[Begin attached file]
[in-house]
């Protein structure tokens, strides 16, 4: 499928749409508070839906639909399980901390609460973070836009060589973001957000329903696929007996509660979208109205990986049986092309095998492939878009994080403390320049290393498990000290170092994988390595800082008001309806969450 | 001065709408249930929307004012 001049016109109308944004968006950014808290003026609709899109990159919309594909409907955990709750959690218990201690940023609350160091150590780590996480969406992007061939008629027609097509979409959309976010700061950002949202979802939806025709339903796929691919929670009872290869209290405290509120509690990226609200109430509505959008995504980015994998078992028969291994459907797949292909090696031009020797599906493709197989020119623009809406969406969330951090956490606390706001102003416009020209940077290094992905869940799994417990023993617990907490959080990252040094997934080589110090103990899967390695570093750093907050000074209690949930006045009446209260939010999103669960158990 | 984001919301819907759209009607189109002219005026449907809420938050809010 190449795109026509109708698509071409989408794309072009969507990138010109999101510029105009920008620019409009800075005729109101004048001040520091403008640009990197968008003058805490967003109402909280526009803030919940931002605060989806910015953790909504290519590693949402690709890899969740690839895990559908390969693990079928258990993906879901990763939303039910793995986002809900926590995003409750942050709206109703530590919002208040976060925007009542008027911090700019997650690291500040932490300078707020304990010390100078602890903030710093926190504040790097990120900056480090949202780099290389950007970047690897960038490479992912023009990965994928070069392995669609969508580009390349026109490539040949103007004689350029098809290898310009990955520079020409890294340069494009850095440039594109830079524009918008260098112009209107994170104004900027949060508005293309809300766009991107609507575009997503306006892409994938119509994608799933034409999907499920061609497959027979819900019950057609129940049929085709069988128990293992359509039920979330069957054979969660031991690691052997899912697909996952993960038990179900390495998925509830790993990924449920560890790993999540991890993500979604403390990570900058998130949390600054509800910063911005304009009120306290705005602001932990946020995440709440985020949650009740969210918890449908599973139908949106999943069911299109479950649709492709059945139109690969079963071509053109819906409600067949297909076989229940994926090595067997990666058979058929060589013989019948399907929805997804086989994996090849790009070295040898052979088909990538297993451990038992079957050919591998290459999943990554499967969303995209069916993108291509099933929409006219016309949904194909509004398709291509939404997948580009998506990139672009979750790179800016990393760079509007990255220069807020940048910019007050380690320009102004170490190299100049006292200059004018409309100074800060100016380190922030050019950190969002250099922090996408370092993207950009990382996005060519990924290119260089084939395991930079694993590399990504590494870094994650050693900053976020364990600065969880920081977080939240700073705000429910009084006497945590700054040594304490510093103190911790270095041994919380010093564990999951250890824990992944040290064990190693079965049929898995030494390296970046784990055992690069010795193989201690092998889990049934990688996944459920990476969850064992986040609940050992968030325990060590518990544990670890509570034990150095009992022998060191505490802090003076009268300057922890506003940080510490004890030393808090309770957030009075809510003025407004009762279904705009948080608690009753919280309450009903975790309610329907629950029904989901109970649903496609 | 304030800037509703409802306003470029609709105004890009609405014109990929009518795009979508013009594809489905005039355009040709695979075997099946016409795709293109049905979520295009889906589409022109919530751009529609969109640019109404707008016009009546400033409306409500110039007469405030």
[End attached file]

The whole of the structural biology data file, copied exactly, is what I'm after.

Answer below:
[in-house]
């Protein structure tokens, strides 16, 4: 499928749409508070839906639909399980901390609460973070836009060589973001957000329903696929007996509660979208109205990986049986092309095998492939878009994080403390320049290393498990000290170092994988390595800082008001309806969450 | 001065709408249930929307004012 001049016109109308944004968006950014808290003026609709899109990159919309594909409907955990709750959690218990201690940023609350160091150590780590996480969406992007061939008629027609097509979409959309976010700061950002949202979802939806025709339903796929691919929670009872290869209290405290509120509690990226609200109430509505959008995504980015994998078992028969291994459907797949292909090696031009020797599906493709197989020119623009809406969406969330951090956490606390706001102003416009020209940077290094992905869940799994417990023993617990907490959080990252040094997934080589110090103990899967390695570093750093907050000074209690949930006045009446209260939010999103669960158990 | 984001919301819907759209009607189109002219005026449907809420938050809010 190449795109026509109708698509071409989408794309072009969507990138010109999101510029105009920008620019409009800075005729109101004048001040520091403008640009990197968008003058805490967003109402909280526009803030919940931002605060989806910015953790909504290519590693949402690709890899969740690839895990559908390969693990079928258990993906879901990763939303039910793995986002809900926590995003409750942050709206109703530590919002208040976060925007009542008027911090700019997650690291500040932490300078707020304990010390100078602890903030710093926190504040790097990120900056480090949202780099290389950007970047690897960038490479992912023009990965994928070069392995669609969508580009390349026109490539040949103007004689350029098809290898310009990955520079020409890294340069494009850095440039594109830079524009918008260098112009209107994170104004900027949060508005293309809300766009991107609507575009997503306006892409994938119509994608799933034409999907499920061609497959027979819900019950057609129940049929085709069988128990293992359509039920979330069957054979969660031991690691052997899912697909996952993960038990179900390495998925509830790993990924449920560890790993999540991890993500979604403390990570900058998130949390600054509800910063911005304009009120306290705005602001932990946020995440709440985020949650009740969210918890449908599973139908949106999943069911299109479950649709492709059945139109690969079963071509053109819906409600067949297909076989229940994926090595067997990666058979058929060589013989019948399907929805997804086989994996090849790009070295040898052979088909990538297993451990038992079957050919591998290459999943990554499967969303995209069916993108291509099933929409006219016309949904194909509004398709291509939404997948580009998506990139672009979750790179800016990393760079509007990255220069807020940048910019007050380690320009102004170490190299100049006292200059004018409309100074800060100016380190922030050019950190969002250099922090996408370092993207950009990382996005060519990924290119260089084939395991930079694993590399990504590494870094994650050693900053976020364990600065969880920081977080939240700073705000429910009084006497945590700054040594304490510093103190911790270095041994919380010093564990999951250890824990992944040290064990190693079965049929898995030494390296970046784990055992690069010795193989201690092998889990049934990688996944459920990476969850064992986040609940050992968030325990060590518990544990670890509570034990150095009992022998060191505490802090003076009268300057922890506003940080510490004890030393808090309770957030009075809510003025407004009762279904705009948080608690009753919280309450009903975790309610329907629950029904989901109970649903496609 | 304030800037509703409802306003470029609709105004890009609405014109990929009518795009979508013009594809489905005039355009040709695979075997099946016409795709293109049905979520295009889906589409022109919530751009529609969109640019109404707008016009009546400033409306409500110039007469405030």